Amid the chaos of the Iowa Democratic Party's total inability to produce results from Monday night's caucus, an official released a crucial bit of information — turnout did not indicate any increase in enthusiasm for 2020 candidates over 2016, according to the Associated Press.
Iowa Democratic Party communications director Mandy McClure reported last night, with about 25% of precincts reporting, that turnout was on pace to match that of 2016. That's a disappointment for those Democrats hoping to see a spike in turnout for what is perceived as a high-stakes election with many more choices than 2016 offered.
In 2016, about 170,000 people voted in the Iowa Democratic caucus. In 2008, the previous open Democratic primary, about 240,000 people turned out when former President Barack Obama defeated Hillary Clinton and others on the way to the nomination.
Low turnout in Iowa fuels long-running concerns about whether the Democrats' large and very liberal field has a candidate that can rally the entire party the way Obama did.
Joe Biden's campaign has failed to garner enthusiastic support; his candidacy is succeeding mostly due to his perception of electability against Trump. Bernie Sanders and Elizabeth Warren have passionate supporters, but their extreme views come with questions about whether they have a broad enough appeal to win a general election against a Republican incumbent in a strong economy. Pete Buttigieg lacks any national experience and has failed to get almost any support from black voters, a key demographic.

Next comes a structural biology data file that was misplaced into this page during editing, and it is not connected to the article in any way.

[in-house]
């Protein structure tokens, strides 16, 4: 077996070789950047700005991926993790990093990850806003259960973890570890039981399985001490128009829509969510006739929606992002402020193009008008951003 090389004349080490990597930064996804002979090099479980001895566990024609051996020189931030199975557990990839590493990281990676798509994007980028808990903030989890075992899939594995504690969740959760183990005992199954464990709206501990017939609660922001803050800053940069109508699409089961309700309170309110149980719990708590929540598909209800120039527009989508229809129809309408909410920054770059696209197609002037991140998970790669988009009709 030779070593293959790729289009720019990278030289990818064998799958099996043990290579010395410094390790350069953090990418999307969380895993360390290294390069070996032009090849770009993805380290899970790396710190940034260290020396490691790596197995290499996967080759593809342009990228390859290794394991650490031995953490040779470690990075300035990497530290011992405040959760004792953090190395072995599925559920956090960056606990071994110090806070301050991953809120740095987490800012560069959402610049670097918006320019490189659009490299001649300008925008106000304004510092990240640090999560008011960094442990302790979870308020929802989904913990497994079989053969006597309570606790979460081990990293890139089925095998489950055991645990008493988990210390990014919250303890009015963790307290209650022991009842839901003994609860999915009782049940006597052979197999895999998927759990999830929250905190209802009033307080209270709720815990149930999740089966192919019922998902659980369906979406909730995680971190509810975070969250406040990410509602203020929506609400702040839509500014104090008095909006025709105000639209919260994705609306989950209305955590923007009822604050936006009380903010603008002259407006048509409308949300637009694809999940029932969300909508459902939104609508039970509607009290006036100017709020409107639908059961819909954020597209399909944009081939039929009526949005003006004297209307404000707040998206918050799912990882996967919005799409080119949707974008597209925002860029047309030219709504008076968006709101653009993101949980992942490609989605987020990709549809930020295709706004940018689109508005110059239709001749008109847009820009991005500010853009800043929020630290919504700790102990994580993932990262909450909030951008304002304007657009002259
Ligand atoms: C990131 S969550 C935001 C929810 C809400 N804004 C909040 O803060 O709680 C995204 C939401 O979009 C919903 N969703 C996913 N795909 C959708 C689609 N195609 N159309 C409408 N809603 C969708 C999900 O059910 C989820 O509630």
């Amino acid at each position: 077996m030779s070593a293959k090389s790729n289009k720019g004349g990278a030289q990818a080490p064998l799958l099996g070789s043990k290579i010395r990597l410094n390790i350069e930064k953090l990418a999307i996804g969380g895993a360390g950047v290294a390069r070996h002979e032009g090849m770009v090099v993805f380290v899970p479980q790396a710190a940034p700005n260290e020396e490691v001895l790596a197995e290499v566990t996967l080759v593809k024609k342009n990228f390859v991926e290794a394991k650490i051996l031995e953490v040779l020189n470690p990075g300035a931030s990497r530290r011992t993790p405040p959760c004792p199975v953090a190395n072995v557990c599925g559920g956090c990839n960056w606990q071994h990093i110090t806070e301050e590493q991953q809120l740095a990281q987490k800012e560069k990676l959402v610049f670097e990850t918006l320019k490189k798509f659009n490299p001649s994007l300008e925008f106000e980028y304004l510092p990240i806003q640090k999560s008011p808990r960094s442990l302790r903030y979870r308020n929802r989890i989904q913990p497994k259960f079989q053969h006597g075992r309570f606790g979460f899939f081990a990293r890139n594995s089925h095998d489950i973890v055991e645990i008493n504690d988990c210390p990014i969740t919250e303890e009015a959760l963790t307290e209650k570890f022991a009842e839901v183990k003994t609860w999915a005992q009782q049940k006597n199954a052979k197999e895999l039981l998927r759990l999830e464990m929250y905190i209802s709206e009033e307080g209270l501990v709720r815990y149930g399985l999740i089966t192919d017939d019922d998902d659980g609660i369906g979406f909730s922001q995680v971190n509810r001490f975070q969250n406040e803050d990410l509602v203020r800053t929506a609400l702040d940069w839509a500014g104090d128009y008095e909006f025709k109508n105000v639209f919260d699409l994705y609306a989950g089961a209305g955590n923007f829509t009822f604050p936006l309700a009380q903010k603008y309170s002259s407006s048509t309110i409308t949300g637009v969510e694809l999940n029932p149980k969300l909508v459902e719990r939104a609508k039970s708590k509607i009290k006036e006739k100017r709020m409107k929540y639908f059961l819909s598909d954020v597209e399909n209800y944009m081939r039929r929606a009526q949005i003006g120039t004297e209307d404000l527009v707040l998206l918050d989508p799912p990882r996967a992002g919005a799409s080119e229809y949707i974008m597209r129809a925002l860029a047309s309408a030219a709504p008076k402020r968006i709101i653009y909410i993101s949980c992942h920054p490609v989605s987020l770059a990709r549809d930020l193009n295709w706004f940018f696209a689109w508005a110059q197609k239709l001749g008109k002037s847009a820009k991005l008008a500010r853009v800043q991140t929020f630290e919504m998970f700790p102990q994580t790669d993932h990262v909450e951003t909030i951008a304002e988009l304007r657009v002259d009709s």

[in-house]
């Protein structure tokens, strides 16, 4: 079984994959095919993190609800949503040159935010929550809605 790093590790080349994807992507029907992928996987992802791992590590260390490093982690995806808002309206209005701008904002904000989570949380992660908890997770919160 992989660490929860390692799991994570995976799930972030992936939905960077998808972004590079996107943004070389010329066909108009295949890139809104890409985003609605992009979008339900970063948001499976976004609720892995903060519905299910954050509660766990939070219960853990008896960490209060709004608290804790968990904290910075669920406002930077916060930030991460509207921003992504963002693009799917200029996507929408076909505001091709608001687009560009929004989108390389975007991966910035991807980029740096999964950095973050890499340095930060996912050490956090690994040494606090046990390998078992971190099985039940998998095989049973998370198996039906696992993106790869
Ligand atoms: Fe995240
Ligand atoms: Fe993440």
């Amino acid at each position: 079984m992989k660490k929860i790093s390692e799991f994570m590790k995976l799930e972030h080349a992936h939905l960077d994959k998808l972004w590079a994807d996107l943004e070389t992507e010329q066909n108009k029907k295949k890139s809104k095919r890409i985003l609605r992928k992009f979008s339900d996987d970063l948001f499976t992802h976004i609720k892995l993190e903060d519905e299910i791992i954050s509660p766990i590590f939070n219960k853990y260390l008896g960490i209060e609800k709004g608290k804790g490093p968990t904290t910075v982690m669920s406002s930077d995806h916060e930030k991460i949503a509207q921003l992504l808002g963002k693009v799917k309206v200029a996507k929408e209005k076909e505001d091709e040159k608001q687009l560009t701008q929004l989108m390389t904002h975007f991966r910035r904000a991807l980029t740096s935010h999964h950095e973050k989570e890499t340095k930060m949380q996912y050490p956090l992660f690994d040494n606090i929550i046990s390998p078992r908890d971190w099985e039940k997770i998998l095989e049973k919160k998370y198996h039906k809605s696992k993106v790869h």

Turnout will be important to watch as the Democratic primary goes on, as the Democratic nominee will certainly need strong turnout to have a chance to win. That's why the primary has been dominated recently by the question of whether Democratic voters will unify behind the eventual nominee.
Will Sanders supporters turn out for Biden if he wins the nomination? Will Biden supporters turn out for Sanders or Warren, or will they stay home — or possibly even opt for Trump over a socialist candidate?
As of Tuesday morning, the result of the Iowa caucuses is still unknown after confusion over new caucus rules and the failure of an app used to count votes led to a total breakdown of the process. The issues created significant delays at some caucuses, reportedly leading some voters to go home before their caucus was completed.